• Sports trauma, especially from contact sports, such as injuries associated with football, hockey, or motocross racing. Neck injuries can occur if you get hit hard from behind or you ram another player or an object with your head.

What are the risk factors for a neck injury?

A number of factors increase the risk of experiencing a neck injury. They include:

  • Alcohol consumption or abuse, which can cause people to behave recklessly or carelessly
  • Failure to wear a seat belt when driving or riding in a motor vehicle
  • Improper headrest, which can help protect your neck in a rear-end collision
  • Poor supervision of children near water

Reducing your risk of a neck injury

These healthy lifestyle habits can help prevent the occurrence of a neck injury:

  • Determining water depth and clarity before diving and other water sports
  • Properly adjusting the headrest in your car (about 3.5 inches below the top of the head) and wearing a seat belt when driving or riding in any kind of motor vehicle
  • Supervising children near water at all times

How is a neck injury treated?

Treatment for a neck injury varies widely depending on the type of trauma that caused the injury and the extent of the damage to the neck, head and spine. Different treatment techniques can be combined to alleviate symptoms and realign the spine.

Initial treatment of a neck injury or possible neck injury

Initial emergency treatment of a neck injury includes immobilizing the entire spine with specialized equipment, including a rigid neck collar and backboard. This is called spinal immobilization, which stabilizes any possible vertebra fractures and prevents further damage to the neck bones or spinal cord. Spinal immobilization is maintained until a person is fully medically evaluated and X-rays and other tests and assessment are made to rule out a neck fracture or other serious injury.

Treatment of neck fractures

Treatment of a cervical fracture (neck fracture) varies depending on the exact type of fracture, the extent and type of fracture that occurs in the bone, and other factors, such as if a dislocation has also occurred. Treatment can include:

  • Long-term spinal immobilization with a variety of devices, such a skeletal halo traction system, until the bones have healed and become stable
  • Rigid neck collar or brace
  • Surgical treatment, such as fusing unstable cervical bones with rods, screws or plates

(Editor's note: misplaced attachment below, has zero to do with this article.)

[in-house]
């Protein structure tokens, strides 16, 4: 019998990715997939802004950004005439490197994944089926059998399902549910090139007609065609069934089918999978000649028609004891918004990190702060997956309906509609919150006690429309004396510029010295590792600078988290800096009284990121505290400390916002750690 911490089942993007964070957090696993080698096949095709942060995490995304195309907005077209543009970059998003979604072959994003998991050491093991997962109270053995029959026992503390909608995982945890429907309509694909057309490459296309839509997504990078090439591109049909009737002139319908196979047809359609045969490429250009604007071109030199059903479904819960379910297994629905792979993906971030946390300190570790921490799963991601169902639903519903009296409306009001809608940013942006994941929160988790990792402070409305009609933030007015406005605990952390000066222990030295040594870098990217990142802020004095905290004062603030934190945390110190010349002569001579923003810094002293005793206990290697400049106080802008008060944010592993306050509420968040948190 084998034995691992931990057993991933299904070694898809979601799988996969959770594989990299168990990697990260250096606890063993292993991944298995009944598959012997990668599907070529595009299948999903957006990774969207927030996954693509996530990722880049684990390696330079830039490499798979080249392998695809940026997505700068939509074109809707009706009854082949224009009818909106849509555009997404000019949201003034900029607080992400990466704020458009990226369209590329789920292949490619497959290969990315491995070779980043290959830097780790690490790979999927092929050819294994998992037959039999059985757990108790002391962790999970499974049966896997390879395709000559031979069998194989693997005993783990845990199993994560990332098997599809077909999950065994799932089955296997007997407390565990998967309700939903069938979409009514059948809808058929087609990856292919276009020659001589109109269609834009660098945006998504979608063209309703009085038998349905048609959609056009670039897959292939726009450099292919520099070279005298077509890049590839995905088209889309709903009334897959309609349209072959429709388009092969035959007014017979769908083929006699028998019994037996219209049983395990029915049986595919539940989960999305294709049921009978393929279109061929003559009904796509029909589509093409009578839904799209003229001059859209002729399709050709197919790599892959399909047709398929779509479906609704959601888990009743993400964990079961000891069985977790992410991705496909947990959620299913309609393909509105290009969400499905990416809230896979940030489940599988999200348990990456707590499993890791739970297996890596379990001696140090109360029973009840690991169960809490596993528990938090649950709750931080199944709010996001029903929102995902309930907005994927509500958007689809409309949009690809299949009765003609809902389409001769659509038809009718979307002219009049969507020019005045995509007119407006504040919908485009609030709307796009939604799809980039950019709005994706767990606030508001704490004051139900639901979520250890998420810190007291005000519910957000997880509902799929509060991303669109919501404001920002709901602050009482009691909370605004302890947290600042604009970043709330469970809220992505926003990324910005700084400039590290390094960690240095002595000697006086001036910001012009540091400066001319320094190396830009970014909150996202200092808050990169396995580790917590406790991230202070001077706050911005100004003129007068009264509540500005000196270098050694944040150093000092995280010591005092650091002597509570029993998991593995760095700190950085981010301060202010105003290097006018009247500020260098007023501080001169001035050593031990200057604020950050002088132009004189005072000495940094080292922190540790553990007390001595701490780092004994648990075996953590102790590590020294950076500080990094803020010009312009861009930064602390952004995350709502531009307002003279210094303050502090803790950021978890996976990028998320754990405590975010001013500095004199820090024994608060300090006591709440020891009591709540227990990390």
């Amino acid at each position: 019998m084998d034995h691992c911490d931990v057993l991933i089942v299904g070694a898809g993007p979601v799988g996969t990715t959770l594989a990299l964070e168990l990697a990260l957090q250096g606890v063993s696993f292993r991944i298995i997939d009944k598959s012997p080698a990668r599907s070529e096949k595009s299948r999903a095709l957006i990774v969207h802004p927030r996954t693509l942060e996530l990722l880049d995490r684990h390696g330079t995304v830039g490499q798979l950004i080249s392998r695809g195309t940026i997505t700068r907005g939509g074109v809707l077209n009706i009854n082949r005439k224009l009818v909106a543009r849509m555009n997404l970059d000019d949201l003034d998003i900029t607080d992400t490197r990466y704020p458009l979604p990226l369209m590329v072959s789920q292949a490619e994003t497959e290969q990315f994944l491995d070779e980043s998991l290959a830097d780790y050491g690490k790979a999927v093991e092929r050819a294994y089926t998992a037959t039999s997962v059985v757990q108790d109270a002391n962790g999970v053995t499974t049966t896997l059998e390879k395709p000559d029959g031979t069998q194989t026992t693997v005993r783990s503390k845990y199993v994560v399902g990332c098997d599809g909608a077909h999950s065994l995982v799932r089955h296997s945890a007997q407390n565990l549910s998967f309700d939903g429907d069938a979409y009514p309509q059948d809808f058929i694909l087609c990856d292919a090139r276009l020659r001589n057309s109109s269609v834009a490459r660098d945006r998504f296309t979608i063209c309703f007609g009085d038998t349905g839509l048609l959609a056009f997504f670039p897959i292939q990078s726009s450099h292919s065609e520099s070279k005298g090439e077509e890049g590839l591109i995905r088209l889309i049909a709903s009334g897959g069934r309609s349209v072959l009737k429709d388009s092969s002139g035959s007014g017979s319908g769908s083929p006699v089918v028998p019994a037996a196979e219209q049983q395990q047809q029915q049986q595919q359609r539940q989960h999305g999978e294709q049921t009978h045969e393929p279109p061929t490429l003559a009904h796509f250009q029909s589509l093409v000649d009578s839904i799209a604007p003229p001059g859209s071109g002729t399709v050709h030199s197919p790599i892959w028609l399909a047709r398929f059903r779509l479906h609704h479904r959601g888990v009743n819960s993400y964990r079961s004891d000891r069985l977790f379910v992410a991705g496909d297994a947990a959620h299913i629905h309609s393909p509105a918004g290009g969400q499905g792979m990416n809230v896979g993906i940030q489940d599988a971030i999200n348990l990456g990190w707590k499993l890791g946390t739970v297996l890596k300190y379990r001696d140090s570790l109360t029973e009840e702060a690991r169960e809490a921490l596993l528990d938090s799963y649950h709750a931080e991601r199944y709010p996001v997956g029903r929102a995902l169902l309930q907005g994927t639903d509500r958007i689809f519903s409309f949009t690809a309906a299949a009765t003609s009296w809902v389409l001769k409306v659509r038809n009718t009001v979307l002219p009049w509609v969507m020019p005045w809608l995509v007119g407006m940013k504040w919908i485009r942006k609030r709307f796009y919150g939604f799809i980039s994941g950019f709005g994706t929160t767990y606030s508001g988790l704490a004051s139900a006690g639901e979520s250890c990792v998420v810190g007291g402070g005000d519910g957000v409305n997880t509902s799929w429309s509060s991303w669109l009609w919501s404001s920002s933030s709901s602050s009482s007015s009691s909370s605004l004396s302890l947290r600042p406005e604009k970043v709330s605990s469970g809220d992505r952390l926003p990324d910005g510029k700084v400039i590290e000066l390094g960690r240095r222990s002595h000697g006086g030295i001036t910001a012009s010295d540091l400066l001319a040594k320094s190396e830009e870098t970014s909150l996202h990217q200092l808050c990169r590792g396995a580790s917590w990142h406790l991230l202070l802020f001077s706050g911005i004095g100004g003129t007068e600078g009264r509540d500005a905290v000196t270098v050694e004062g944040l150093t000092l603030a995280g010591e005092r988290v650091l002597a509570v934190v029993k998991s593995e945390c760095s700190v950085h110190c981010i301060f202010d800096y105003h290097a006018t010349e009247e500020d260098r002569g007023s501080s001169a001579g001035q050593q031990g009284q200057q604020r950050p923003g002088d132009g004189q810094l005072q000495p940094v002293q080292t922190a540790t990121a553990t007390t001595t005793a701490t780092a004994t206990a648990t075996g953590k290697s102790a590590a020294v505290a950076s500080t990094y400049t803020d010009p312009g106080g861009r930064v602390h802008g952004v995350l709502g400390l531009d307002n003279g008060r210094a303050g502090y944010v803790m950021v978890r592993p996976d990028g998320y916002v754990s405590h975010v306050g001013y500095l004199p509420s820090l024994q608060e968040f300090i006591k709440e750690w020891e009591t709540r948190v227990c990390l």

Treatment for neck sprains and strains

Treatment of neck sprains and strains may include:

  • Massage therapy
  • Pain medications and muscle relaxers
  • Physical therapy
  • Soft neck collar for short-term use

What are the potential complications of a neck injury?

Neck injury complications vary widely depending on the type of trauma that caused the injury and the extent of the damage to the neck, head and spine. Complications of a neck injury can include:

  • Chronic fatigue
  • Chronic pain, weakness or stiffness in the neck, shoulder or arm
  • Death
  • Paralysis (partial or entire)
  • Permanently decreased range of motion in the neck
  • Permanent disability
  • Shock
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Medical Reviewer: William C. Lloyd III, MD, FACS
Last Review Date: 2021 Jan 19
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THIS TOOL DOES NOT PROVIDE MEDICAL ADVICE. It is intended for informational purposes only. It is not a substitute for professional medical advice, diagnosis or treatment. Never ignore professional medical advice in seeking treatment because of something you have read on the site. If you think you may have a medical emergency, immediately call your doctor or dial 911.
  1. Cervical Fracture (Broken Neck). American Academy of Orthopaedic Surgeons. http://orthoinfo.aaos.org/topic.cfm?topic=A00414.
  2. Neck Sprain. American Academy of Orthopaedic Surgeons. http://orthoinfo.aaos.org/topic.cfm?topic=A00410.
  3. Q&As: Neck injury. Insurance Institute for Highway Safety. http://www.iihs.org/iihs/topics/t/neck-injury/qanda#neck-injury.
  4. Spinal injury. Medline Plus, a service of the National Library of Medicine National Institutes of Health. http://www.nlm.nih.gov/medlineplus/ency/article/000029.htm.
  5. Meehan WP 3rd, Mannix R. A substantial proportion of life-threatening injuries are sport-related. Pediatr Emerg Care 2013; 29:624.